The game was frenetic with all to play for, and Rangers had their first moral victory of the day by surviving over 50 seconds, thus surpassing their last away game. Citeh attacked. Rangers defended stoutly. I dared to sit further back in my seat, but the edge was the only place for me today. I watched the clock, daring to imagine that time was all but up and we had the point we required to be safe. Tick followed tock followed tick followed tock. I’m not sure tock welcomed the attention of tick and his stalking but no complaint was forthcoming. News filtered in that Bolton, the only side who could stay up at Rangers expense, was losing! It transpired that Jonathan Walters had scored for my favourite other team today Stoke by literally heading the ball out of the keepers hands and bundling him in the goal for good measure! Maybe the footballing gods were on our side. Maybe the fact that the Country was now all supporting Bolton made us the underdog and in an incredible switch of allegiance, the good old British public now had to support us instead.

Back at the Etihad Rangers we’re under the cosh but defending resolutely. Clearly a statement like this is followed with a but or a however. I will use however, it’s classier. However Citeh made the breakthrough. Zabaleta burst into the box, quicker than a cream horn goes down the gullet of an overweight Office Worker at Elevenses, and smashed the ball at Paddy Kenny, who seemed to snap a few bones in his hands as the ball sped through his gloves and looped in off the far post, and despite diving back into his goal and clawing it out a la Bolton’s Bogdan from Clint Hill (now THERE’S an irony) the goal was given and the place seemed to get mildly excited. Some miles away at the Stadium of Light the faintest sound of single bullets to collective temples could be heard. Just to compound our misery Bolton not only had the audacity to equalise but the temerity to take the lead and as things stood, we now found ourselves with a fate worse than death. Yes. The prospect of having to go to Selhurst Park again next season.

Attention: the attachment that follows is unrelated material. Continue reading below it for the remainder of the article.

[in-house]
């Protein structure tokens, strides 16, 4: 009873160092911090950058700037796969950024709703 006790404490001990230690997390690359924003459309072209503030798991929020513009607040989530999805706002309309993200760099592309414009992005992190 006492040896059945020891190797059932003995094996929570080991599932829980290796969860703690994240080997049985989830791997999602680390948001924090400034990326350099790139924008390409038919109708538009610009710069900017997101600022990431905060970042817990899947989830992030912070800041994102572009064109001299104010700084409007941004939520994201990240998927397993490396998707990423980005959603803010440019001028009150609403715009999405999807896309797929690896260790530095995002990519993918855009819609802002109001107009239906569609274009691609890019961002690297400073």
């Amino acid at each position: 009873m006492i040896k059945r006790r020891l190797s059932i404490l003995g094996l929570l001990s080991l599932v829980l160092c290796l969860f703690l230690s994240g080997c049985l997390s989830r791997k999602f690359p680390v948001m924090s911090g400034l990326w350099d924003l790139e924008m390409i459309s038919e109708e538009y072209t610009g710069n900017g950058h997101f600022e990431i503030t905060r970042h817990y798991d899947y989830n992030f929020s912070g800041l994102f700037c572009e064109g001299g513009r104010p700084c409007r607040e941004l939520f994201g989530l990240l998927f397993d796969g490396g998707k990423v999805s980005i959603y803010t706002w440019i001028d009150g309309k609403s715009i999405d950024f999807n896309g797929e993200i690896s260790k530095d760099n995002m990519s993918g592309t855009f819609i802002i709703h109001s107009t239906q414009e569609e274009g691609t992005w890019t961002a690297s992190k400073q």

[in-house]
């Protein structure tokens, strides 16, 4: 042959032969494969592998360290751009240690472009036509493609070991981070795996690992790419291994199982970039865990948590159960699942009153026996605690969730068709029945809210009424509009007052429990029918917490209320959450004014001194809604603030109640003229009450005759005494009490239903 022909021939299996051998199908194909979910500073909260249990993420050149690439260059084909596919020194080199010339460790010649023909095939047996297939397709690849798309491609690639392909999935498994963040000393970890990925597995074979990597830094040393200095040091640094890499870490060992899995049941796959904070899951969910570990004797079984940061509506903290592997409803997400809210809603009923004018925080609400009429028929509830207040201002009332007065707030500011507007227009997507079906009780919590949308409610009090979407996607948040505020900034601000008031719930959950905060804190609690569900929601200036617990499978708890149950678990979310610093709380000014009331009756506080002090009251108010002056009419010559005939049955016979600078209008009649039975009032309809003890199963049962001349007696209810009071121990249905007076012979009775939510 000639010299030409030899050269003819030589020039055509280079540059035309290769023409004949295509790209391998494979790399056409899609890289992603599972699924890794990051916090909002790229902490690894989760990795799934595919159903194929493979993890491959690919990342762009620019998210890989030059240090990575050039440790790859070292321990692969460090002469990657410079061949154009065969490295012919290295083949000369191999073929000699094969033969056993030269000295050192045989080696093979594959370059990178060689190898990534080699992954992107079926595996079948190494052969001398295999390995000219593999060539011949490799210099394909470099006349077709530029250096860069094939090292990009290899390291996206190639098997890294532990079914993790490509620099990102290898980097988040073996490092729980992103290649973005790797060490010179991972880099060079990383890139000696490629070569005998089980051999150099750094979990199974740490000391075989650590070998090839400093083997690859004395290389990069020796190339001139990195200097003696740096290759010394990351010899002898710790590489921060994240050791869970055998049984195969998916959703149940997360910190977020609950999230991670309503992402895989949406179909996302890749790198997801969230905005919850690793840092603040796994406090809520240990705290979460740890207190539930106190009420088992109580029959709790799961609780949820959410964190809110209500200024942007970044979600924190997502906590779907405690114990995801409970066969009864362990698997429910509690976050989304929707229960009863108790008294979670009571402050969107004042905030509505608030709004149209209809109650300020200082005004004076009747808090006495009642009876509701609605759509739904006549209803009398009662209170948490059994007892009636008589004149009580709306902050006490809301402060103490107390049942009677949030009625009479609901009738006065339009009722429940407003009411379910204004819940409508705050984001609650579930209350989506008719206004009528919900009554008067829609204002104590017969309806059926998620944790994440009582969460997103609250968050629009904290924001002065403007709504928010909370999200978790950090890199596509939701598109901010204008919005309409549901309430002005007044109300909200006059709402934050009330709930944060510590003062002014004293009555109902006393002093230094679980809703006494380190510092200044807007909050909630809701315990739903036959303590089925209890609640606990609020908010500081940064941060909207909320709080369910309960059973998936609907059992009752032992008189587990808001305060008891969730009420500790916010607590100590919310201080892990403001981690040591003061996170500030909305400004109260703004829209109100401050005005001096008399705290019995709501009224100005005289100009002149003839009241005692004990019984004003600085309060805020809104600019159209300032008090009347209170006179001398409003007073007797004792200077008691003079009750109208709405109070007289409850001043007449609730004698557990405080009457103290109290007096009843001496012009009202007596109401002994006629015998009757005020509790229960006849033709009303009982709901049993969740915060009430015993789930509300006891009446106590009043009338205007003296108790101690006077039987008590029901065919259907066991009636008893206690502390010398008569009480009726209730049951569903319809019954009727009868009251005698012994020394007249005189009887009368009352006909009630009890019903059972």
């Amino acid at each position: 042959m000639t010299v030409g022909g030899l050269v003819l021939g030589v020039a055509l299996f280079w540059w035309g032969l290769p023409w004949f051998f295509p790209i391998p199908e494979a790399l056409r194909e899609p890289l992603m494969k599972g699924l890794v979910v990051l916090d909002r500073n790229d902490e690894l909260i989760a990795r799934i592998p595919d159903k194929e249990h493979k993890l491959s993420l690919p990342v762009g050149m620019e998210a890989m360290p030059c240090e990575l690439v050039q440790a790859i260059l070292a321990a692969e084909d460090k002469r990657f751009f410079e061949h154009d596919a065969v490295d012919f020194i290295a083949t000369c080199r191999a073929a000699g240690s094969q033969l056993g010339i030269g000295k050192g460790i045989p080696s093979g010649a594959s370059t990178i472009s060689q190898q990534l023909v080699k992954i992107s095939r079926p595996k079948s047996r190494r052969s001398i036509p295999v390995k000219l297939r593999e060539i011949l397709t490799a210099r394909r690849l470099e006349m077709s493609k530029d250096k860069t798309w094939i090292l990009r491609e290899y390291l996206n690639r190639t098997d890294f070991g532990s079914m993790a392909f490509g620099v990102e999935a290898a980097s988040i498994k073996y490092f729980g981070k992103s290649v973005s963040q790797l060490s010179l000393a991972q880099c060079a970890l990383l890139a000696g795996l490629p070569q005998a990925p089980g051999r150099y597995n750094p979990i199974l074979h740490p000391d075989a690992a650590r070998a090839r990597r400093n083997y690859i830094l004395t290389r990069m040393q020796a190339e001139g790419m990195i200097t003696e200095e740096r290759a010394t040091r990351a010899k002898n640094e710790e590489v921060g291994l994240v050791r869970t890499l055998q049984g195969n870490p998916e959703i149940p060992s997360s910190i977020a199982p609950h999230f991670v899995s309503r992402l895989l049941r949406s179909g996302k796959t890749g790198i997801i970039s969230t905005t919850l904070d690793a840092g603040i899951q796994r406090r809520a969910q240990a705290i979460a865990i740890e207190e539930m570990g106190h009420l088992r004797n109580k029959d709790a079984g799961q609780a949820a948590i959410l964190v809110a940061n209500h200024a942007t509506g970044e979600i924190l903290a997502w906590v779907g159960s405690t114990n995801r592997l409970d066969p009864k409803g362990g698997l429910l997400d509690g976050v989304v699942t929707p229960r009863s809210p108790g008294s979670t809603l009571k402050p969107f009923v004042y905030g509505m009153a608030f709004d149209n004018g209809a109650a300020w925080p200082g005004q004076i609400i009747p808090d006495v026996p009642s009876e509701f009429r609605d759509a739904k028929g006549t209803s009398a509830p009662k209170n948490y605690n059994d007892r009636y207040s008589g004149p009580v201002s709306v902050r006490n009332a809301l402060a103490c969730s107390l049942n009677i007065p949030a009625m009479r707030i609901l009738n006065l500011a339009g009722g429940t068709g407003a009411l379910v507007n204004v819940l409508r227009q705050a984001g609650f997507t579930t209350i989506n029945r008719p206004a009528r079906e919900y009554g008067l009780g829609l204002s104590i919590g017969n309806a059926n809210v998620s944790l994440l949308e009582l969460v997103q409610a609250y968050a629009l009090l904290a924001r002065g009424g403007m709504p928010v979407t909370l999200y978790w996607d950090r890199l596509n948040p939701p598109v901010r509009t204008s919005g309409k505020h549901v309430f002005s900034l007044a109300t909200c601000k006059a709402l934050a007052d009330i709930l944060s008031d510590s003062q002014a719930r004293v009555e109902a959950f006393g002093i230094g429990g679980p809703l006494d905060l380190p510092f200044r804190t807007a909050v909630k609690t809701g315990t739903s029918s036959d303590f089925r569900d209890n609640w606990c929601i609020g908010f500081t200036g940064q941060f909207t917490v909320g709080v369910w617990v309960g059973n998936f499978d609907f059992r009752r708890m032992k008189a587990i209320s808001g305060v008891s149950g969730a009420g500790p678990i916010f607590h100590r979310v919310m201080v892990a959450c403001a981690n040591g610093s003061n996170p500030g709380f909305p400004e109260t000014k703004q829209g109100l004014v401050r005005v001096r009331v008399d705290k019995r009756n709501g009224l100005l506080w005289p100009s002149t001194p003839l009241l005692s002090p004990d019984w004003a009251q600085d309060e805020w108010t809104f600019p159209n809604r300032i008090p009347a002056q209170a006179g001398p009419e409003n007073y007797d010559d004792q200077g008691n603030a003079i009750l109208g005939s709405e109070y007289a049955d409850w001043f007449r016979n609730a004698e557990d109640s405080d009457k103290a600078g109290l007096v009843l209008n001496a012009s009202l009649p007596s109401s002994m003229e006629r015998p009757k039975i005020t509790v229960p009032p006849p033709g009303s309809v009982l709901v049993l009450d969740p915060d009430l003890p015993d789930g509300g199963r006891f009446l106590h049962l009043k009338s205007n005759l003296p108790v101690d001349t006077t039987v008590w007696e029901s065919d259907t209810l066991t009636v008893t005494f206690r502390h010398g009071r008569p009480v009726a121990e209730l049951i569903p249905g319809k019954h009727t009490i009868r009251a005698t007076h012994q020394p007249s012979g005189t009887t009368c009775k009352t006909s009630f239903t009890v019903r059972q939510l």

During half time my despair was such that I found myself actually doing the washing up and so close was I to complete breakdown I contemplated the unthinkable. The ironing. This awful thought drifted from my mind as the second half began, and I was once again perched back in front of the 50 inch plasma, with only a diet coke and the fading aroma of Blue Stratos to keep me sane. Then in a flash, Joleon Lescott attempted an audacious header off his oversized pate to Joe Hart, and had somehow failed to see Djibril Cisse, surely a man you could pick out if he was standing among the masses in the main stand, and allowed the Rangers man to nip in and smash the ball home! 1-1! I leapt from my couch like a man half my weight and shouted ‘YEEEEEEEEEEEEEEEEEEEEEEEEESSSSSSSSSSSSSSSSSSSSSSSSS!!!!!!!!!!!!!!! CISSE!!!!!!!!!!!!!!!!!!!!!!!!!!!!!!!!!!!!!!!’ To my surprise Craig joined me also, and the sight of two grown men jumping round my living room and screaming ‘YYYYEEEEEEEEEEEEEEEEEEEEESSSSSSSSSSSSSSSSSSSS!!!! GET IN!!!!!!!!!’ was probably grounds for the current Mrs Hartman to pack a bag and leave me for good. We sat back down and I suddenly felt invigorated by our restoring parity. Could we actually get the point we needed and not require favours from anyone else? How does a snow plough driver get to his place of work after an overnight falling of snow? How much wood can a wood chuck chuck if a wood chuck could chuck wood? These questions and many more never entered my head.